..., considering that Asia's ubiquity emerges across sites like China, South Korea, India, and Japan, among others, what might we use to capture this sense of affective intensity and spread beyond representation‐based frames? More specifically, how do we contend with geographic space within racial capital today...
FIGURES
Journal Article
South Atlantic Quarterly (2012) 111 (4): 721–739.
Published: 01 October 2012
..., a tenfold increase since 1990, when there were 58,000.1 Japan, South Korea, and Singapore are the three top destinations, collectively accounting for nearly 40 percent of Chinese migrant workers worldwide. In November 2004, there were about 100,000 registered Chinese workers in Japan, 80,000 in Singapore...
Journal Article
South Atlantic Quarterly (2000) 99 (1): 219–240.
Published: 01 January 2000
... the conclusion of the Sino- Japanese War in a rivalry in which Korea played little active part. Like Sin, many other Koreans in the opening years of the twentieth century closely followed these events, since...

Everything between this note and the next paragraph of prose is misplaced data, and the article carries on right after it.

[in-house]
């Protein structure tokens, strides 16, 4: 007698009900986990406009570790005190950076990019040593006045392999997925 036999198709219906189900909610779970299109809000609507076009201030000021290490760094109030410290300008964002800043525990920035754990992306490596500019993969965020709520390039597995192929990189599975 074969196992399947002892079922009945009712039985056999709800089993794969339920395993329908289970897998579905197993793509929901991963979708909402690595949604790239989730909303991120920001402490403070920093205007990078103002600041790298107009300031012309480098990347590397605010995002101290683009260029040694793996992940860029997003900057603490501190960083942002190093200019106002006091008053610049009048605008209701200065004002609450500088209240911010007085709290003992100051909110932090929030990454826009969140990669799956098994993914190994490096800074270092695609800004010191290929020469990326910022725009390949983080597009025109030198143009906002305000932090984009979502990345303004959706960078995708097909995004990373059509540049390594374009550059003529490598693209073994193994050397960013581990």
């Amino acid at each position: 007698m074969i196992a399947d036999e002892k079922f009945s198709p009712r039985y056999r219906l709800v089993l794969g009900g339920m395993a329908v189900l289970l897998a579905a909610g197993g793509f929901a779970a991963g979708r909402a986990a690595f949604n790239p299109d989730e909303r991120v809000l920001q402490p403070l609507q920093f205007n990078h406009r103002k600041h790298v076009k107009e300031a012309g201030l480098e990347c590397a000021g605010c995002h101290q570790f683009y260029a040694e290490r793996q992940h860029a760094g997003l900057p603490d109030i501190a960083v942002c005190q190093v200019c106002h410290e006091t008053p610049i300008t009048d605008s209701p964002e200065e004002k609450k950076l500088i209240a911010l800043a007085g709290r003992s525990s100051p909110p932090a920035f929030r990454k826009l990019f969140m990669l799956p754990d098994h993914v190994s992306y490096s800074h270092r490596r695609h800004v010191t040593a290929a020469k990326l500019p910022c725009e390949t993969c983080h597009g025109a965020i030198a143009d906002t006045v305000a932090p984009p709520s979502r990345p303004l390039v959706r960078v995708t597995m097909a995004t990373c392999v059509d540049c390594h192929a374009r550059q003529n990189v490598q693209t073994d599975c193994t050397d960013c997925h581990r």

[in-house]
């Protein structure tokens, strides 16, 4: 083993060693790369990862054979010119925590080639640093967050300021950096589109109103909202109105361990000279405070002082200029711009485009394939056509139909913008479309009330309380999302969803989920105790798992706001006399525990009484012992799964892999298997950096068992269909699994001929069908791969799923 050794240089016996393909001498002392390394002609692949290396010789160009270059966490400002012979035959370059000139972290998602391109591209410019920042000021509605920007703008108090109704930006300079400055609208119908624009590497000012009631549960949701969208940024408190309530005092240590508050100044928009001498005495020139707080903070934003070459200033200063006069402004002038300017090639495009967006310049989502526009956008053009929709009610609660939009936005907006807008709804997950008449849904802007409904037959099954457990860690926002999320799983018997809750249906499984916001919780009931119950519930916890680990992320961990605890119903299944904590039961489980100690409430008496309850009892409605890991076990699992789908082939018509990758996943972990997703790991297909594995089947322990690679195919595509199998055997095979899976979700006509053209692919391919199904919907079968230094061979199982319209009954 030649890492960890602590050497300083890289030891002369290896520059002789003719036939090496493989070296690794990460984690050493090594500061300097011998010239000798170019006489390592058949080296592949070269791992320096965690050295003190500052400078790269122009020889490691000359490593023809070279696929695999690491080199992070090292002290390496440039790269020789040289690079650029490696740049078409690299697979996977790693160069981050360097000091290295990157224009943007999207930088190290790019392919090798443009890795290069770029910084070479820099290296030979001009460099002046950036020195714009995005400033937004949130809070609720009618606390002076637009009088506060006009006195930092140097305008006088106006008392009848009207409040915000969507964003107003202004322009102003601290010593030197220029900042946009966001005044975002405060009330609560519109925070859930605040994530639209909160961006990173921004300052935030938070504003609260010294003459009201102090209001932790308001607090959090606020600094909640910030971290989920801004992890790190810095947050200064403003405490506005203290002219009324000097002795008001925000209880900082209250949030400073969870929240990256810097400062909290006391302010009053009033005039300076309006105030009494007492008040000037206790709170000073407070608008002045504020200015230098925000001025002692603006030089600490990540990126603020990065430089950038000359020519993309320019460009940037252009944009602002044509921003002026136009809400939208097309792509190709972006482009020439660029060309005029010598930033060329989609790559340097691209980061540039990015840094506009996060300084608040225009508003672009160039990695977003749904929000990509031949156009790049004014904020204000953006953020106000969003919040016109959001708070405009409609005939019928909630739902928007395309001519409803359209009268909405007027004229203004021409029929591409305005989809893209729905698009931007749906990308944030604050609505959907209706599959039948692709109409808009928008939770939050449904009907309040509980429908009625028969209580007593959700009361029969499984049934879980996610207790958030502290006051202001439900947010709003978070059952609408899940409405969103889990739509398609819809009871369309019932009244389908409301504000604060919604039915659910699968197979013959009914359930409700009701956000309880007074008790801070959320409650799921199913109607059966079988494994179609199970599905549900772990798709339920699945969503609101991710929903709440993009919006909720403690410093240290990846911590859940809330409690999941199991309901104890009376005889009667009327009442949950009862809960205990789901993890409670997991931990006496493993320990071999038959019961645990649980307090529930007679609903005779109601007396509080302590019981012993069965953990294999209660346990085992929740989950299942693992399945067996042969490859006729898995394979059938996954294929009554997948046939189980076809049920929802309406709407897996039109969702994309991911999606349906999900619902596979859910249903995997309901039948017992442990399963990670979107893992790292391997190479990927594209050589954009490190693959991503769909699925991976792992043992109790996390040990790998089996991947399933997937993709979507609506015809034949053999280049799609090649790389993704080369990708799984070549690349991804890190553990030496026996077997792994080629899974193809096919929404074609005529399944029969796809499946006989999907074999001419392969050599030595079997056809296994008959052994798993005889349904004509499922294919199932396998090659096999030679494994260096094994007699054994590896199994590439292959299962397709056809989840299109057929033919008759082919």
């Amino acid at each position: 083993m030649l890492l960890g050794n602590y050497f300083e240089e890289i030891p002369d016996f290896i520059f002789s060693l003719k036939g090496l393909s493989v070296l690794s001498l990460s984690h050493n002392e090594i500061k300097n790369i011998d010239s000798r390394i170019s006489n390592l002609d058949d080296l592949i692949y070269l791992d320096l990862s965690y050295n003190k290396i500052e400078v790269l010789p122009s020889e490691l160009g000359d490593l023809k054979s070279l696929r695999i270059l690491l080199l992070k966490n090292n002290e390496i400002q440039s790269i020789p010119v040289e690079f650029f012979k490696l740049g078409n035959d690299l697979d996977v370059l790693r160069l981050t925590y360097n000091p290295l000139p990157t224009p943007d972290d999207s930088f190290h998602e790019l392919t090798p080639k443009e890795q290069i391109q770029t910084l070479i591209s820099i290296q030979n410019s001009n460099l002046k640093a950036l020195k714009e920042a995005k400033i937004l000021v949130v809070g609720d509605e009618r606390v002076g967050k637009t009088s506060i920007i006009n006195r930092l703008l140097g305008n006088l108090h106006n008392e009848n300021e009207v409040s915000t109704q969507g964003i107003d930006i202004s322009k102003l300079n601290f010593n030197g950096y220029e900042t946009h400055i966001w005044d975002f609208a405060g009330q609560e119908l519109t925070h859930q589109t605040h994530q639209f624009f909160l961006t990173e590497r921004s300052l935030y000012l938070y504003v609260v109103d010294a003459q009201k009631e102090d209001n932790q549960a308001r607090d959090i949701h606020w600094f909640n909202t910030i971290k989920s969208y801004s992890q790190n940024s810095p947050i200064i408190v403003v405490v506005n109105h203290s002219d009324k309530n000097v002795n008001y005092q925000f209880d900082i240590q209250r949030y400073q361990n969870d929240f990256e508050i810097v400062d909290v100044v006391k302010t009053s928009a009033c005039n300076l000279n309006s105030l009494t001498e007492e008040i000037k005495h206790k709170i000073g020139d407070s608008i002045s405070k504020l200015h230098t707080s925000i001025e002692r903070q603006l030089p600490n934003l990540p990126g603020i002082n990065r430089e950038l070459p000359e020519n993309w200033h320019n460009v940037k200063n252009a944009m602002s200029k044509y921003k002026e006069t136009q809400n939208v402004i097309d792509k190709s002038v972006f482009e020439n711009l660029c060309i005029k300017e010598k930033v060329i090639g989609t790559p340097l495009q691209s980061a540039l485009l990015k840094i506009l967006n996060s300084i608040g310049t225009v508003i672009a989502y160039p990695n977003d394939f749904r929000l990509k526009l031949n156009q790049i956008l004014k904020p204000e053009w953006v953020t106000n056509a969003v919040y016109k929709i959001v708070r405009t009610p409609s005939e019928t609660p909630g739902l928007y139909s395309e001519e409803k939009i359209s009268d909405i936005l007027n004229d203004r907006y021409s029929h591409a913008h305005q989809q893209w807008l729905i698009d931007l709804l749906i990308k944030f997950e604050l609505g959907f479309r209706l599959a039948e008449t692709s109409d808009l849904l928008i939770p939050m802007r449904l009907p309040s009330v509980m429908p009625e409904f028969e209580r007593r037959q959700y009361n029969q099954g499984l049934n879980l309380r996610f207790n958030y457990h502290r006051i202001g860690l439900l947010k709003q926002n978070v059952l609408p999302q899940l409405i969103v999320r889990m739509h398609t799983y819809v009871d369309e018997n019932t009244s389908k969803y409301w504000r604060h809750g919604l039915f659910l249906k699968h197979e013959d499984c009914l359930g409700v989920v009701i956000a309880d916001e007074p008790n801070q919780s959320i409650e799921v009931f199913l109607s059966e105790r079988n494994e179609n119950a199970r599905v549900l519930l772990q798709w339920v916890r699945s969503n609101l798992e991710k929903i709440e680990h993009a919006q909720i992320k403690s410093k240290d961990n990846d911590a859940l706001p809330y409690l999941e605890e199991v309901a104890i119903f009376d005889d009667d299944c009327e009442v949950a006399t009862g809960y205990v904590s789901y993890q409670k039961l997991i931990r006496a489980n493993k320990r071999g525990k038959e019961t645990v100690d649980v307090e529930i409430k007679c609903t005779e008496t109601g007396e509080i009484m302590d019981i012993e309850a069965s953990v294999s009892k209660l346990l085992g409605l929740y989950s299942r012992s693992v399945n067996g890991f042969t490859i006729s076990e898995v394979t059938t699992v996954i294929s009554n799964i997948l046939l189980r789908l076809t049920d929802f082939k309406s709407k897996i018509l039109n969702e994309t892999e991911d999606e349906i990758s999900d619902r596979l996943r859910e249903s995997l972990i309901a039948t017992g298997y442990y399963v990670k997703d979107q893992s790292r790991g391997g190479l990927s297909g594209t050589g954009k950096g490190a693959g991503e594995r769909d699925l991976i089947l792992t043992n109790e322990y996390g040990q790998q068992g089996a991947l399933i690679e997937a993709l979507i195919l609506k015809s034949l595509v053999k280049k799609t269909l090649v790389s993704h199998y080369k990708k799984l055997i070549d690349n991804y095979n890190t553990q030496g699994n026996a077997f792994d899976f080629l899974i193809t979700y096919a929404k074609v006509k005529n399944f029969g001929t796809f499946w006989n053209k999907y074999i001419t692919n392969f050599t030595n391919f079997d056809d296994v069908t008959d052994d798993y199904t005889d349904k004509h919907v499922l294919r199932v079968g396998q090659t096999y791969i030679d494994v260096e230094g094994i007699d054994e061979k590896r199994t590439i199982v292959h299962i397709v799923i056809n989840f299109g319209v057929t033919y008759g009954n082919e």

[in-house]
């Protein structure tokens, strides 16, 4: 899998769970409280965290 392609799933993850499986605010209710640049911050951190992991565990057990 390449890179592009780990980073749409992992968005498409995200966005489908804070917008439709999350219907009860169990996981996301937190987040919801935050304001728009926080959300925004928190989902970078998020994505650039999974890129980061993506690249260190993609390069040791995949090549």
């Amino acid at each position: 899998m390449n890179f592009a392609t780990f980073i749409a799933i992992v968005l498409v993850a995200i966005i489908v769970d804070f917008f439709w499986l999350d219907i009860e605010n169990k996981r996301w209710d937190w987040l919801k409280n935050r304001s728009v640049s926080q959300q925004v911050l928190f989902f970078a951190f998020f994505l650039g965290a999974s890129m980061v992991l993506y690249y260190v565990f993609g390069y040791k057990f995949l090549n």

Journal Article
South Atlantic Quarterly (1951) 50 (1): 124–126.
Published: 01 January 1951
... of facts, the desperateness left by the two most destructive wars in modern history. There is no simple formula for peace, and no single act that will assure peace, while those who believe in violent methods of political change can often catch us off guard, as they have done in South Korea. But those...
Journal Article
South Atlantic Quarterly (1962) 61 (1): 132–133.
Published: 01 January 1962
...-conceived invasion of Korea as an attempt to overcome an economic slump created by the cessation of hostilities within Japan. Initially, the Japanese experienced considerable success in Korea; how­ ever, eventually they suffered defeat at the hands of large Chinese armies sent by the Ming emperor to help...
Journal Article
South Atlantic Quarterly (2012) 111 (4): 877–879.
Published: 01 October 2012
..., Contract and Contagion: Oikonomia, Intimate Self- Management, and the Limits to Speculation, elaborates the theoretical approach outlined in this essay and is presently under review. Seungsook Moon is a professor and chair of the Department of Sociology at Vassar College and the Korea book review editor...
Journal Article
South Atlantic Quarterly (2022) 121 (1): 109–130.
Published: 01 January 2022
..., respectively, who have been socialized by the West as a political project as much as they are rooted in the location of Asia (Pakistan and South Korea).3 Attempting to restructure the limits of the immigrant novel, often the only genre Asian and Asian American authors are allowed to exist in by commercial...